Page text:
The pro-earmark fantasy argument

Maury Litwack Contributor
Font Size:

Despite the fact that the Republican caucus has sworn off earmarks, the Senate failed this week to receive the necessary 2/3 majority for a legislative ban on earmarks. A silly narrative emerged prior to this vote warning cities of all shapes and sizes that they would suffer colossal funding losses if earmark reform was enacted. Lacking in this analysis were basic facts that everyone should know.

The facts are that, yes, a city or county may have received a beneficial earmark, but many didn’t, while nearly every municipality that pursed an earmark did so by spending taxpayer dollars on lobbyists.

Something doesn’t come from nothing. In order for municipalities to receive an earmark, they needed to pay for a lobbyist. How much did your city or county invest in a lobbyist in order to see a return? A USA Today story looks at a slew of examples of money which could be lost to your city or county if earmark reform is enacted. But what about the money already wasted? The Center for Responsive Politics found that in 2009 local, state and territorial governments spent over $83.5 million on lobbyists. Even more startlingly, five state and local governments managed to collectively spend nearly two million dollars in the first three months of this year on lobbying. Of course, the media would have a better pro-earmark argument to make if these governments had traveled to Washington on their own and made their own case to their elected officials — a free activity. Instead the lobbyist waste is completely ignored by the media.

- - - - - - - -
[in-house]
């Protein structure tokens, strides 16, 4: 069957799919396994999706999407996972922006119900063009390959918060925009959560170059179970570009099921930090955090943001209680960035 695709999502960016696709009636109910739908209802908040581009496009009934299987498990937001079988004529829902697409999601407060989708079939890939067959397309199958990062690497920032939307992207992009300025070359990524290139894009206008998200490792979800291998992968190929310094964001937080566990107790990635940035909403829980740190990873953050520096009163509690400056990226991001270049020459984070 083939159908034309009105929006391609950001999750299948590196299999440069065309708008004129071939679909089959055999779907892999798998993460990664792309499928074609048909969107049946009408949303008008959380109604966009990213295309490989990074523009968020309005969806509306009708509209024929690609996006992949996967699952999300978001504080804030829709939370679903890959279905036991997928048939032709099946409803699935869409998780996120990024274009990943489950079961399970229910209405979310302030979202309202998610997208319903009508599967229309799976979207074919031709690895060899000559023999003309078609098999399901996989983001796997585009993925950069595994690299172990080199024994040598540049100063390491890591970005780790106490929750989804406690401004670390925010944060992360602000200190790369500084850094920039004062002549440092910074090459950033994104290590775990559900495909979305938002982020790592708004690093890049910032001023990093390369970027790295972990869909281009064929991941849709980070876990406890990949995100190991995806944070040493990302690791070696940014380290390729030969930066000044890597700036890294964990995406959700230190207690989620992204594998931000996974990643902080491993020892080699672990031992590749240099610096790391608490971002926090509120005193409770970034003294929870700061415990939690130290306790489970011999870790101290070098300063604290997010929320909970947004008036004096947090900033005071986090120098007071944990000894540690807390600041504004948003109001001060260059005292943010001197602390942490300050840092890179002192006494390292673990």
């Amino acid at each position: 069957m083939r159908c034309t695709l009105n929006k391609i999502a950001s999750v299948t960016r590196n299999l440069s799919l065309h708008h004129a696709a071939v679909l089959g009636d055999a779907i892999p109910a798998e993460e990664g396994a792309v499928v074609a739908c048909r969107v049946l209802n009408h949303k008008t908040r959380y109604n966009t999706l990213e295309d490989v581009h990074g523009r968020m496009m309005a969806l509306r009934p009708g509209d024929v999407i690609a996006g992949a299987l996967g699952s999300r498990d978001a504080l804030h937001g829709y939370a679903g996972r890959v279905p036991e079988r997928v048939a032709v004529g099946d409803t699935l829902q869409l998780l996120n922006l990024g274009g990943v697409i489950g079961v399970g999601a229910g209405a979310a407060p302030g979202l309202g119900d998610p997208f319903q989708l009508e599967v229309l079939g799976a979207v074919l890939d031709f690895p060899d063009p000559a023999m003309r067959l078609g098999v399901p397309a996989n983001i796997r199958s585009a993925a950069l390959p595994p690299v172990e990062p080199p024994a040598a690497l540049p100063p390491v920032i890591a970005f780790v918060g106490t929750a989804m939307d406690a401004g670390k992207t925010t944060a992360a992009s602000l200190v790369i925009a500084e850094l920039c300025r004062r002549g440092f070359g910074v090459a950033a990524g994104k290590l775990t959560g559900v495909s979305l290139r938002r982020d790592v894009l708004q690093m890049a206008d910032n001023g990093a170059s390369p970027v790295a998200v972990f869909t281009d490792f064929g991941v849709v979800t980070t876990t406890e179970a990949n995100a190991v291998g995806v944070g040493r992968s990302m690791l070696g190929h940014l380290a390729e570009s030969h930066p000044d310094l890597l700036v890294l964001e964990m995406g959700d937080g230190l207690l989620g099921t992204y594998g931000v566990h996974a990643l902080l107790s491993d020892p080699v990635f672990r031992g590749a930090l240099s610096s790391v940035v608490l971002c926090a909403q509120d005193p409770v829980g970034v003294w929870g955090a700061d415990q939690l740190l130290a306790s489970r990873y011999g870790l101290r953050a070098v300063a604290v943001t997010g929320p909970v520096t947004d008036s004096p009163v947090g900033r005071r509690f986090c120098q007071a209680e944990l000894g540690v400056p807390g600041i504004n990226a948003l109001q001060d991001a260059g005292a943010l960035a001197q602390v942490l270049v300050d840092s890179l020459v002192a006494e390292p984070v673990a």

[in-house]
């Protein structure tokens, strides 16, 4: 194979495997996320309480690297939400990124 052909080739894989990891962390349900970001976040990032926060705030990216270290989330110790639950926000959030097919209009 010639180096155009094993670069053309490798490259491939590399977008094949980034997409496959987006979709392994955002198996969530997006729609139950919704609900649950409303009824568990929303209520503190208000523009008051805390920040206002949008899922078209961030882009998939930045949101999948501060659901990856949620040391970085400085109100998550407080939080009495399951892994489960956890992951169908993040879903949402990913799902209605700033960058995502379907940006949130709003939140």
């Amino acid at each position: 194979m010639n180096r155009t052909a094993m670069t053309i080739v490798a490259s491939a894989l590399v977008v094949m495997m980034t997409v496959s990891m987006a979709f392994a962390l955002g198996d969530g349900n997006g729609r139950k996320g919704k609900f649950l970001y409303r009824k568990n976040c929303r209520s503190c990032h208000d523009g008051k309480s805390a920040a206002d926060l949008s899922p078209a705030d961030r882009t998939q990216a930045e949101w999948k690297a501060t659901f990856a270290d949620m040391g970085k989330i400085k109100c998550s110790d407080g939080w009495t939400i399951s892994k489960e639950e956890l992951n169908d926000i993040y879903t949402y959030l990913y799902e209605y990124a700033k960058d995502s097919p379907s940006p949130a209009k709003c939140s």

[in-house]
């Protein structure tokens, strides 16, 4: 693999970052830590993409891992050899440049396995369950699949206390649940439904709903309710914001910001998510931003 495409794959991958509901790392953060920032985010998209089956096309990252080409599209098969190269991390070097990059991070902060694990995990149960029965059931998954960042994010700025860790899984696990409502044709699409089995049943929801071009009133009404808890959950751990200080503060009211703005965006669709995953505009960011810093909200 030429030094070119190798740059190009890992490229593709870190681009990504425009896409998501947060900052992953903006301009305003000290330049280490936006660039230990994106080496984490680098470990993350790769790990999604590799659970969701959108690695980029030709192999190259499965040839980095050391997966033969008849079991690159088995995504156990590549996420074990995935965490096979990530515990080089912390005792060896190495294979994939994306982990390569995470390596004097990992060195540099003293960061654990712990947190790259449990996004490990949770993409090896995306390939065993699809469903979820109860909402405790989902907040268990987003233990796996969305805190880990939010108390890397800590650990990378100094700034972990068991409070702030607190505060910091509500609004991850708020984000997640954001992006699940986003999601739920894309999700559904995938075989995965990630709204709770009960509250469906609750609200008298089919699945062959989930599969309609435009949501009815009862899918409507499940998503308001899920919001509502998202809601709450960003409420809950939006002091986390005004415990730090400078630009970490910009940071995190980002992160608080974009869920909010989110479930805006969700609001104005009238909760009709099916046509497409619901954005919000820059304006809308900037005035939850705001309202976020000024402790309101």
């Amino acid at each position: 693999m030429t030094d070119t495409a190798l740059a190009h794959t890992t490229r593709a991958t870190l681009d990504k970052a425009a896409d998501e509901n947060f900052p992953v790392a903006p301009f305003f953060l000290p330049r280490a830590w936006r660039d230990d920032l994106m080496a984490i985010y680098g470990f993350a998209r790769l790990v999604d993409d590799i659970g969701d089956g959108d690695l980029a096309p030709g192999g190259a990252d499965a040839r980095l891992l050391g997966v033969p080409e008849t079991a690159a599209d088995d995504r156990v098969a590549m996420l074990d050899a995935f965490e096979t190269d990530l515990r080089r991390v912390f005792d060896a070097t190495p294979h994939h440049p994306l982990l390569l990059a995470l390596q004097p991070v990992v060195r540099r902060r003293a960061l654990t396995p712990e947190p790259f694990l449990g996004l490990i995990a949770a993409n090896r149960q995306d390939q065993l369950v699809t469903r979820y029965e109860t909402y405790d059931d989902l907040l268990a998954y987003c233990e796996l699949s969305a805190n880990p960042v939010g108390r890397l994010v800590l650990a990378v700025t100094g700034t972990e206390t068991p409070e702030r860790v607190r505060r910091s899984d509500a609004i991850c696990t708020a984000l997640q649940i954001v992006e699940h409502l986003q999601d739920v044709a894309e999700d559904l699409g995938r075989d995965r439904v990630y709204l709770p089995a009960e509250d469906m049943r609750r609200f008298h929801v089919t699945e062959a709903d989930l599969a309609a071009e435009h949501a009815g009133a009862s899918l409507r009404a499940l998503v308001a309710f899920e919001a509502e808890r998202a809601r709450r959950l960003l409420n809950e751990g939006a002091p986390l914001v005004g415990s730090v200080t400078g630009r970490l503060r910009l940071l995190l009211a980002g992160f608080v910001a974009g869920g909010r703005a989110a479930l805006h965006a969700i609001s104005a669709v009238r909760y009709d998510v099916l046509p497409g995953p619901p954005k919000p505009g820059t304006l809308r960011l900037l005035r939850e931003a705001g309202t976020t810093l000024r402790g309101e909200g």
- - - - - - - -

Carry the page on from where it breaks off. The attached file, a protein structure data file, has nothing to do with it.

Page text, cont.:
What about the sad individual stories? For example, the USA Today story mentioned the city of Gonzales, LA, and its desire for $250,000 in park upgrades. The city spent over $100,000 on lobbying costs in 2009 and 2010 to, among other things, go after earmarks.

Mississippi, which brags about its status as the number one earmark recipient, received $141.91 in earmarks per capita last year. But what about the poor states that didn’t receive their share of earmarks? Kentucky (4th poorest) received $53.54 per capita, Alabama (5th poorest) received $54.84 per capita, and Oklahoma (6th poorest) received a measly $21.76 per capita. Where’s the equity?

Critics of an earmark ban love to bring up a myriad of facts showing that a ban won’t affect our budget deficit. But they seem to have jumped the shark on this municipal argument, which is only compelling sans the actual facts.

Maury Litwack is a lobbyist, former Hill staffer and author of the recently published The Capitol Plan – A Comprehensive Washington Advocacy Strategy.